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What the Tech Industry Would Look Like Without Immigrants?

It’s the digital age, folks, and lots of young people are dreaming about becoming the Next Big Thing by inventing, creating or launching a technology business.

We look at people like Facebook founder Mark Zuckerberg, who came up with the idea of Facebook while at university, and see a man who’s made billions of dollars by harnessing the power of the internet and social media.

Countries around the world are keen to host the creators of the Next Big Thing. The UK is eager for a company founded here to become the next Google, Facebook or Apple.

But it all revolves around finding talent.

Creative, digitally minded people are all over the world, waiting to be discovered. They’re overflowing with ideas that could revolutionise the way we play, work or even function.

In the US, which leads much of the technology world from California’s famous Silicon Valley, business leaders are on the hunt for worldwide talent. So much so, in fact, that a collective of technology leaders formed an organisation called FWD.us a few years ago to help highly skilled immigrants resettle in the United States. They know that unless America allows these people entry, the technology industry is at risk of lagging behind other countries.

Basically, immigrants are essential for technology growth. ‘Talent diversity’, as it’s known, is crucial. And this means the best brains from anywhere in the world. According to some statistics, London offers the most diverse ‘ecosystem’ for start-ups in the world where around 53 per cent of the capital’s start-up employees are foreign.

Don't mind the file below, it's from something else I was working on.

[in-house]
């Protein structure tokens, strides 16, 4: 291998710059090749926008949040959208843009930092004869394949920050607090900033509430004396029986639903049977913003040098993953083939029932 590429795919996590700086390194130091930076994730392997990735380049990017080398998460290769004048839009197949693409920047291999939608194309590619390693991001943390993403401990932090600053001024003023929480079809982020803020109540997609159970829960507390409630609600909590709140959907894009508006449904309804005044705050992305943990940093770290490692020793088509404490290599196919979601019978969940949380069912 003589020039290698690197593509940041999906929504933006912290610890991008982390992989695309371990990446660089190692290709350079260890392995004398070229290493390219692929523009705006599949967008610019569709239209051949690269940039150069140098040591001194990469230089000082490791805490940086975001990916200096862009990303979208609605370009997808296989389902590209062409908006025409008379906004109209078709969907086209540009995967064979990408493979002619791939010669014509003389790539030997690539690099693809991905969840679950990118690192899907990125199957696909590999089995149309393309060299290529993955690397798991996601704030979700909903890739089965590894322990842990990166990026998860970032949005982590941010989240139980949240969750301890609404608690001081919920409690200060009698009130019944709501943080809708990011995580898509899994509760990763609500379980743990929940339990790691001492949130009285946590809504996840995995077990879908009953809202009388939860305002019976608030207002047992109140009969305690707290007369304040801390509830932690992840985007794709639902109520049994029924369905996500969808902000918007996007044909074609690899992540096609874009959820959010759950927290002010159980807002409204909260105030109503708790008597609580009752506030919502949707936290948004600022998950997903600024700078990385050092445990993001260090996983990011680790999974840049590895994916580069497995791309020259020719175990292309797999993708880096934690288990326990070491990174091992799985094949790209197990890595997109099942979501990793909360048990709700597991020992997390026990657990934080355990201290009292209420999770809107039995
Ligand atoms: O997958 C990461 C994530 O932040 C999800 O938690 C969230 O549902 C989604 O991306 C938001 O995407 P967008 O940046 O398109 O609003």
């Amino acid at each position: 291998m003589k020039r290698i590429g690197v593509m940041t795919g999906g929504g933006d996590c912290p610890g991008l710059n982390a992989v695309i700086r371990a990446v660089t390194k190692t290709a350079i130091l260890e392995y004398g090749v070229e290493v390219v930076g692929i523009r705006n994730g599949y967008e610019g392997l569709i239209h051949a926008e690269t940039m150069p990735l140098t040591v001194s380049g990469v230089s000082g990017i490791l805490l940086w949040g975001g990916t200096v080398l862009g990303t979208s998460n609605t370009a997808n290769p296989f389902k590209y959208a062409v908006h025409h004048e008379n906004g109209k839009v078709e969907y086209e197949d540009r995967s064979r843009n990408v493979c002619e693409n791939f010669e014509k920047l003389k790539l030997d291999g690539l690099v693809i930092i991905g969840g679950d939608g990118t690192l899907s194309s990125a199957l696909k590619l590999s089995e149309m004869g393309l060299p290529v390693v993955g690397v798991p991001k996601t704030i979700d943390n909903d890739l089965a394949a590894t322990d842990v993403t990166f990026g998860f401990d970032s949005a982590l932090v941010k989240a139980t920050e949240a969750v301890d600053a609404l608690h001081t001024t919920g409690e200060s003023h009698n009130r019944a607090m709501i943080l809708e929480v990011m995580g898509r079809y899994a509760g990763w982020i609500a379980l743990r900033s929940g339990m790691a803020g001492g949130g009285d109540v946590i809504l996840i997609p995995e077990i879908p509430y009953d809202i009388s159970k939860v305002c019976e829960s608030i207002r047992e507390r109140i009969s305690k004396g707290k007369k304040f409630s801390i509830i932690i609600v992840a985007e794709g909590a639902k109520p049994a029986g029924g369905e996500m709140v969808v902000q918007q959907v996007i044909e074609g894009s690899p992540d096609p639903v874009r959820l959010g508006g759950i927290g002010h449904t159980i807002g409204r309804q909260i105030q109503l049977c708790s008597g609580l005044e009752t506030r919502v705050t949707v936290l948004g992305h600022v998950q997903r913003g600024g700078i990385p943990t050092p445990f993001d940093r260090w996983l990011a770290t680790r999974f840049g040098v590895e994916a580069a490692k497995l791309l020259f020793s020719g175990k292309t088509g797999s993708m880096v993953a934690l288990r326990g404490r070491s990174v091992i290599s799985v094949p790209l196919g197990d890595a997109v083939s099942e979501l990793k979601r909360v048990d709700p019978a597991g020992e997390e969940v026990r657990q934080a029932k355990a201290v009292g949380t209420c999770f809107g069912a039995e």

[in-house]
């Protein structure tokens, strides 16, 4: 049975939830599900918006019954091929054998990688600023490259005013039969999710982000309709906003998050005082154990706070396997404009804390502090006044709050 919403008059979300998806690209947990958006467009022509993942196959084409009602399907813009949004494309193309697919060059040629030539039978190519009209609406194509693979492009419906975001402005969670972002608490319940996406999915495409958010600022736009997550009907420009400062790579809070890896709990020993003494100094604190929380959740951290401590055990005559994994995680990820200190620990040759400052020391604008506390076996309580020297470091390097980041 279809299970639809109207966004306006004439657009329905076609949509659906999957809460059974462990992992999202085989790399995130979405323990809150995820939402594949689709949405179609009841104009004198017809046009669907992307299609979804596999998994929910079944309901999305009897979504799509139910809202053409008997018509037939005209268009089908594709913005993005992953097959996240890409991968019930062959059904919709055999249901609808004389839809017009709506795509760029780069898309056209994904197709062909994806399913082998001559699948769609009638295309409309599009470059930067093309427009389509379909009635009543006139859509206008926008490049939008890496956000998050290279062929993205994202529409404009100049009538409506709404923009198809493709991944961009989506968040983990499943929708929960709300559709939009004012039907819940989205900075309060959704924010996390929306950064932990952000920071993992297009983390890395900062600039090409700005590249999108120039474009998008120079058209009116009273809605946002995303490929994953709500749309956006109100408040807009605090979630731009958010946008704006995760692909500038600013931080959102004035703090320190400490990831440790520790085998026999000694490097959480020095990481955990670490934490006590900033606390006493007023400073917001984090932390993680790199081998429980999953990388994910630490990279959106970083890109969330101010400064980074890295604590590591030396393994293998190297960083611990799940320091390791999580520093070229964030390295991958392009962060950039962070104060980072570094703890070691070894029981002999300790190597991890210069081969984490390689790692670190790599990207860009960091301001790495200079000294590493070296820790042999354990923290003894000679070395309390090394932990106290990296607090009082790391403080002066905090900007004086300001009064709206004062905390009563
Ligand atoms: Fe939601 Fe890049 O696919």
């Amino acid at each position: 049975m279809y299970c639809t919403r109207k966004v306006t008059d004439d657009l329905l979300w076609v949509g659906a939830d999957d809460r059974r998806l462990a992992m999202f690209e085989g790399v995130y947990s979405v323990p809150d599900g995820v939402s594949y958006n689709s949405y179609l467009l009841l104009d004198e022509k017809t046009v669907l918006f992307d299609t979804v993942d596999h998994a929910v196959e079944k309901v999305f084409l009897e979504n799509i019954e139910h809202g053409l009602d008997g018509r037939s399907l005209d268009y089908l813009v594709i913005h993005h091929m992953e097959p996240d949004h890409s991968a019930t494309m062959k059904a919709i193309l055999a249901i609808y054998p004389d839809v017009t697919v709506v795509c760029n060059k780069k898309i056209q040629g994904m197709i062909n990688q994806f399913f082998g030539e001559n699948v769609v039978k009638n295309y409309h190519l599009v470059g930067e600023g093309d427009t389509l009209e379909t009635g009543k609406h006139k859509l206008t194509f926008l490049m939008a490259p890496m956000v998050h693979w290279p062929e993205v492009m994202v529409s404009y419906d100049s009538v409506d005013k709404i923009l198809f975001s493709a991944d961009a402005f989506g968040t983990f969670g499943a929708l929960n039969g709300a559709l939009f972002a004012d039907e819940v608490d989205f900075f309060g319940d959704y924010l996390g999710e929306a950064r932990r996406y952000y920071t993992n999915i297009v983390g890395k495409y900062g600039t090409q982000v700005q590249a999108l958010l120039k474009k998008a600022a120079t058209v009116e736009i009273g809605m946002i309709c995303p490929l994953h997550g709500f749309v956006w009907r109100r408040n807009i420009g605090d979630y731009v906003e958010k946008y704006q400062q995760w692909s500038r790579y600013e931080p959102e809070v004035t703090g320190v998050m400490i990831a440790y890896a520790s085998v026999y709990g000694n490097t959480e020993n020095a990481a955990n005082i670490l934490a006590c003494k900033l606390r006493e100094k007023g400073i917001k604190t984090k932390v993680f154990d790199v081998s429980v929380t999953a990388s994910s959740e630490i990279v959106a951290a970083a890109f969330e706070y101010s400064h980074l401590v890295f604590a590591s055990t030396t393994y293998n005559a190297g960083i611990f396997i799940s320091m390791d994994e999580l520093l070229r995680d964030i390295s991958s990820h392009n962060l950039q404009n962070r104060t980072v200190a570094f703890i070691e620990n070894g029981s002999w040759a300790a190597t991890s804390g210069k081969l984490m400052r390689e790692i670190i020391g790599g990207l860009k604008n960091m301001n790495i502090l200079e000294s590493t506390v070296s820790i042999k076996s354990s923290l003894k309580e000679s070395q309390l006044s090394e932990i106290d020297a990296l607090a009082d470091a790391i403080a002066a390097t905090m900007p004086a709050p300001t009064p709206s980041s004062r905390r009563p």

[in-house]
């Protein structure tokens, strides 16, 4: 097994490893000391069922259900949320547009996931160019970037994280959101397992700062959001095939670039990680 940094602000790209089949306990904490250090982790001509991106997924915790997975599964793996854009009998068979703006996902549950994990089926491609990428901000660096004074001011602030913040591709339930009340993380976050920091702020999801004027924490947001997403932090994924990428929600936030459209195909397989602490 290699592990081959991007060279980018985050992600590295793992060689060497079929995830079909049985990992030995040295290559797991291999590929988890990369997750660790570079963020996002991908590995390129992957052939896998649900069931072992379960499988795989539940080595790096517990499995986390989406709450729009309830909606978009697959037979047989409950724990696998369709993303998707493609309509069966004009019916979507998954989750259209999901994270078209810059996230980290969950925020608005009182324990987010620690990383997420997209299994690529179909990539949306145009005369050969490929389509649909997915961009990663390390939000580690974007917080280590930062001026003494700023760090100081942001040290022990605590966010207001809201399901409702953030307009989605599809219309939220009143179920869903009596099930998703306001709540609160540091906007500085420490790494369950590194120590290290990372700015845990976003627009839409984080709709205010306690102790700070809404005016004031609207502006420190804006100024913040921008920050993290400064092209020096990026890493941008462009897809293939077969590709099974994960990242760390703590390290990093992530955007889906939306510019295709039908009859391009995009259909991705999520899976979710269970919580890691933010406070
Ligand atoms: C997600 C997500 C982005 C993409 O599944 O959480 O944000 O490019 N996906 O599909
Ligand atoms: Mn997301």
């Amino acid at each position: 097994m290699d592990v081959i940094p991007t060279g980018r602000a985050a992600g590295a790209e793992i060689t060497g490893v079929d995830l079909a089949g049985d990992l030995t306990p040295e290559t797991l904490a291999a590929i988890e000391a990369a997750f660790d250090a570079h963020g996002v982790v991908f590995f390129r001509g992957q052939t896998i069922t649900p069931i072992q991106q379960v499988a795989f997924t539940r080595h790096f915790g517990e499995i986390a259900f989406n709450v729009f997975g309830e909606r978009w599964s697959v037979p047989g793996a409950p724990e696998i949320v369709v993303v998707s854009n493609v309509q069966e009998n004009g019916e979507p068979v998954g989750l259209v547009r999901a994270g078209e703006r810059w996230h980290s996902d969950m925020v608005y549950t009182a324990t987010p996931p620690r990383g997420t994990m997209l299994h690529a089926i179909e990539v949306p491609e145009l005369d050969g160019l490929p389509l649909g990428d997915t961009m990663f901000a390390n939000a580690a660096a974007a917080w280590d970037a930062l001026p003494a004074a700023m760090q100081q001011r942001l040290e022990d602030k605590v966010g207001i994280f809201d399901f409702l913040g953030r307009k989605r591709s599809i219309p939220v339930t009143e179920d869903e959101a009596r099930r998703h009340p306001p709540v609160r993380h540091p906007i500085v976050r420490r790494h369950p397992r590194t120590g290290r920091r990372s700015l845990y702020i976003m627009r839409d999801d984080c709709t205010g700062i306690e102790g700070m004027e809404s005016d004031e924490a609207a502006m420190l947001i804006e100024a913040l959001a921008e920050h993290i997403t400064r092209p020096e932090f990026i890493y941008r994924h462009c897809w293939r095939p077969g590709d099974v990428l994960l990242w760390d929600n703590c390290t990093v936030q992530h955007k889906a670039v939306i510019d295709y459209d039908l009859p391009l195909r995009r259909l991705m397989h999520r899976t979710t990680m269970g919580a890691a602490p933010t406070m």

Humans are at the heart of business, regardless of ethnicity, faith or religion.

The website Mashable recently published a story about what the technology industry would look like without immigrants.

In the article, they highlight that Google cofounder Sergey Brin arrived in the US from the Soviet Union aged just six. Apple cofounder Steve Jobs’ father emigrated to the US from Beirut in 1949. Yahoo cofounder Jerry Yang was born in Taiwan.

It concludes that America simply wouldn’t have had the technology advances it has had over the last several decades, and certainly wouldn’t be the leader in the technology industry, without immigrants.

It makes a powerful point about immigration and the movement of people. In a time when immigrants – or refugees, or asylum seekers – are given a bad reputation, it’s important to realise the incredibly positive contribution immigrants can make to any society. In fact, they can help shape the future. A brighter future, not only for themselves and their families, but for us all.

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